SKILLED IN HIT AND RUN ACCIDENT CASES
HIT AND RUN ACCIDENTS CAN OCCUR ANYWHERE AND WHEN THEY DO THE DAMAGES CAN BE SEVERE.
Being involved in a car collision is shocking. Your vehicle may sustain damage or you and your passengers may suffer injuries as a result of the crash. Normally, we are taught to exchange information with the other driver so that, if they are the liable party, you can submit a claim to their insurance company for damages.
However, not all drivers decide to stay on the scene of a crash. When a driver leaves the scene of a crash after hitting another driver, a motorcyclist, cyclist, or pedestrian, it is considered a hit and run. However, just because the driver has fled the scene does not mean you cannot recover financial compensation for the damages.
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REASONS PEOPLE RUN FROM THE SCENE
According to Ohio Revised Code 4549.02 and 4549.021, a driver is required to stop at the scene of a crash until they provide their name, address, and driver’s license number to the other party. If the car is owned by another person the driver must provide the vehicle owner’s name and address. Failing to stop is a class 1 misdemeanor. If a person was injured or killed at the scene the charges are increased to a felony.
People who are already breaking another law are more likely to leave the scene of an accident because they fear the repercussions of both causing the crash along with their other illegal activity. Individuals commonly commit hit-and-runs if:
- They have an expired or suspended license;
- They have warrants;
- They are under the influence of alcohol or drugs;
- The car they are driving is a rental or a friend’s car; or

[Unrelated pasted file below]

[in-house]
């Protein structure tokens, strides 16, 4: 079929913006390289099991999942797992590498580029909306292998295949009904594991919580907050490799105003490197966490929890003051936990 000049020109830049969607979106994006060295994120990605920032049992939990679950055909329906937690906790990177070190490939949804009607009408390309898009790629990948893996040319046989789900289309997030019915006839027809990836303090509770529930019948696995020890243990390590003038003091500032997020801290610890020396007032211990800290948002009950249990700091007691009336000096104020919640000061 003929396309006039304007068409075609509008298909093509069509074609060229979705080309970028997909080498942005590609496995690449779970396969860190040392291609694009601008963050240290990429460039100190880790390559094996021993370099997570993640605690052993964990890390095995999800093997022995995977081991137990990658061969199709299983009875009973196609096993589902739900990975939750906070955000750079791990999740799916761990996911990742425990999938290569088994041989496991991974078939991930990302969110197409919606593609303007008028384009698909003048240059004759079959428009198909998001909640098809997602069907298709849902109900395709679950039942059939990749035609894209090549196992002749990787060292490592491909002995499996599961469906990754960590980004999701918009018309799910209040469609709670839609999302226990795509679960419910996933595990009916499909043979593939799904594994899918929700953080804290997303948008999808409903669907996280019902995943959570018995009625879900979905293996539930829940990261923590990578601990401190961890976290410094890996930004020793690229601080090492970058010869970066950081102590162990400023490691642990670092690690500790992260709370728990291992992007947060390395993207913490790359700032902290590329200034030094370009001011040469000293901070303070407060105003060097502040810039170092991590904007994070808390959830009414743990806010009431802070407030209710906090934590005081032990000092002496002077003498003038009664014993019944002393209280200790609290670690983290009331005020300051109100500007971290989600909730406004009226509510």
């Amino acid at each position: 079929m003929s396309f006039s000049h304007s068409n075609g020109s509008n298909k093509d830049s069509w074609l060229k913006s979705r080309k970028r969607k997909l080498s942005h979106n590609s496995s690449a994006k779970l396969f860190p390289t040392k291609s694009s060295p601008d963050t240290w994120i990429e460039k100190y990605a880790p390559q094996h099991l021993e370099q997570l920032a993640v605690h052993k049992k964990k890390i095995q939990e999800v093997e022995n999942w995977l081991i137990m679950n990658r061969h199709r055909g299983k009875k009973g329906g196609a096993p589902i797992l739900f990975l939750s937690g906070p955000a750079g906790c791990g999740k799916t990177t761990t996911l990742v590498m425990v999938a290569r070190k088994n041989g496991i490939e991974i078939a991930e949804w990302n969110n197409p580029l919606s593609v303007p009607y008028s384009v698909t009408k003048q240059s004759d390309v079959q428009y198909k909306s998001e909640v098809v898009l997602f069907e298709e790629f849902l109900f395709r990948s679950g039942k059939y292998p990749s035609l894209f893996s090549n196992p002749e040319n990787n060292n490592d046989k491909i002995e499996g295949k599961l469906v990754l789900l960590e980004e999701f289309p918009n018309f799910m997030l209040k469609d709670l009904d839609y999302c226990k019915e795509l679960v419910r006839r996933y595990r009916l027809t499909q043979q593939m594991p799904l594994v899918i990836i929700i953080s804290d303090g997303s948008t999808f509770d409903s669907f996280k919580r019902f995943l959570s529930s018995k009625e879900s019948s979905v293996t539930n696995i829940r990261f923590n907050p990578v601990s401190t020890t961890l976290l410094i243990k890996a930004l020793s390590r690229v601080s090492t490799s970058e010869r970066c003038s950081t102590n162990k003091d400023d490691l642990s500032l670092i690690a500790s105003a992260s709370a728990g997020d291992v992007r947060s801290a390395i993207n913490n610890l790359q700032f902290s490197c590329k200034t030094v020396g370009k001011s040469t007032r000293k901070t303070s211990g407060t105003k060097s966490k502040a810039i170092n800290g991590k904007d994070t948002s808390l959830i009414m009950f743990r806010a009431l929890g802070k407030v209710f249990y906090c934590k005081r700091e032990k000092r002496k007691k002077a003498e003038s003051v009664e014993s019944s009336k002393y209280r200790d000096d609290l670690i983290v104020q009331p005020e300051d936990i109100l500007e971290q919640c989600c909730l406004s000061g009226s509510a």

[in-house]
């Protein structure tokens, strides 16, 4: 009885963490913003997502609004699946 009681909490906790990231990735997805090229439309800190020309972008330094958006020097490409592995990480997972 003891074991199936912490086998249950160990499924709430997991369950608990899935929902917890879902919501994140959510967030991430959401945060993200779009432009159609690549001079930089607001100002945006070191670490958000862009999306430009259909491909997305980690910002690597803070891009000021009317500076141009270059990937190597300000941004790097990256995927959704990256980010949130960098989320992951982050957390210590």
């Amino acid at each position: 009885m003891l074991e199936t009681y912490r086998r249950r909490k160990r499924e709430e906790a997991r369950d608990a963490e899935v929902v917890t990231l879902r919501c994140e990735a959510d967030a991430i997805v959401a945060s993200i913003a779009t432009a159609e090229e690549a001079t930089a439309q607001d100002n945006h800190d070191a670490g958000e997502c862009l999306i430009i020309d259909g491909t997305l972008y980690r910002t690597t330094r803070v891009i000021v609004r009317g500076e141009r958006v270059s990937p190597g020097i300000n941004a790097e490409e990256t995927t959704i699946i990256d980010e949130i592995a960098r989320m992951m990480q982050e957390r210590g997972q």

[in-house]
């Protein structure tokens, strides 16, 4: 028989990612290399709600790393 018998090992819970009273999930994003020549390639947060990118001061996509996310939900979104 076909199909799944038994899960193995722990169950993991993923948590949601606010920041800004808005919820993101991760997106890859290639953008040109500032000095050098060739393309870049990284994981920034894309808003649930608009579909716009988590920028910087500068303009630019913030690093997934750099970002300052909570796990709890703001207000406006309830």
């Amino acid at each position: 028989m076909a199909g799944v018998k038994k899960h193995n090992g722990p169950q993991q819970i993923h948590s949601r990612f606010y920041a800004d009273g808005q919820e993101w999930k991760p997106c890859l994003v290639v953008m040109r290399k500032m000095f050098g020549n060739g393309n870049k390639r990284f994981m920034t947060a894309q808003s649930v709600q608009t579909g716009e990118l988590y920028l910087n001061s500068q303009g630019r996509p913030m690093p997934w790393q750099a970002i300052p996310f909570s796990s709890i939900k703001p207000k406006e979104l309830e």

- They are in the possession of illegal items at the time of the crash.
OTHER PRACTICE AREA CASES
WHAT YOU CAN DO AT THE SCENE OF THE COLLISION
WHILE PERSONAL INJURIES ARE OFTEN REFERRED TO AS ACCIDENTS, THEY ARE OFTEN THE RESULT OF ANOTHER PERSON’S RECKLESS OR NEGLIGENT CONDUCT.
Even if the driver leaves the scene, you may be able to gather information to help the police locate them. Drivers panic after a crash. It isn’t a planned event for them either, so often they are unsure of where to go after fleeing and may still be nearby. Try to collect information such as:
- If the driver stays at the scene long enough you may be able to catch the license plate number. Even if you don’t recall the numbers, you may remember the license plate if it was from another state or if it was a vanity plate.
- The vehicle’s model will also help the police. If you should make a note if you remember the make, model, or color of the vehicle.
- What part of their vehicle may have sustained damage. Especially if you notice glass or parts from their car on the ground, their car probably has evidence of being in a crash. If you can recall how they hit you, you may be able to provide police details like that their passenger side mirror is broken or the driver’s vehicle probably has scratches down the left side.
- If there are witnesses, get their information and ask them to recall any details such as the driver’s appearance or if the vehicle had passengers. Occasionally a witness is actually in a position to follow the hit and run driver. They may actually be able to help find the driver and call the police on your behalf.
In addition to contacting the police after a hit and run crash, you will want to attend to any medical concerns and then contact a Toledo car accident attorney who can help you with the next steps in the legal process.
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COMPENSATION FOR HIT AND RUN CRASHES
If the person is apprehended after running from the crash, you can submit a claim to their insurance company for the damages. If not, you can still submit a claim to your insurance company as long as there is evidence to prove the property damage, bodily injuries, or death were caused by a collision with an unidentifiable driver. There are two types of uninsured motorist insurance coverages.
Uninsured motorist (UM) insurance will cover medical costs, lost wages, and the emotional pain and suffering of injuries as a result of a hit and run. Uninsured motorist property damage (UMPD) insurance will cover damage to your vehicle. According to the Ohio State Bar Association, you can only purchase UM or UMPD coverage up to the amount of liability coverage you have. Basically, you cannot protect yourself more than you protect other drivers from any accident you may cause.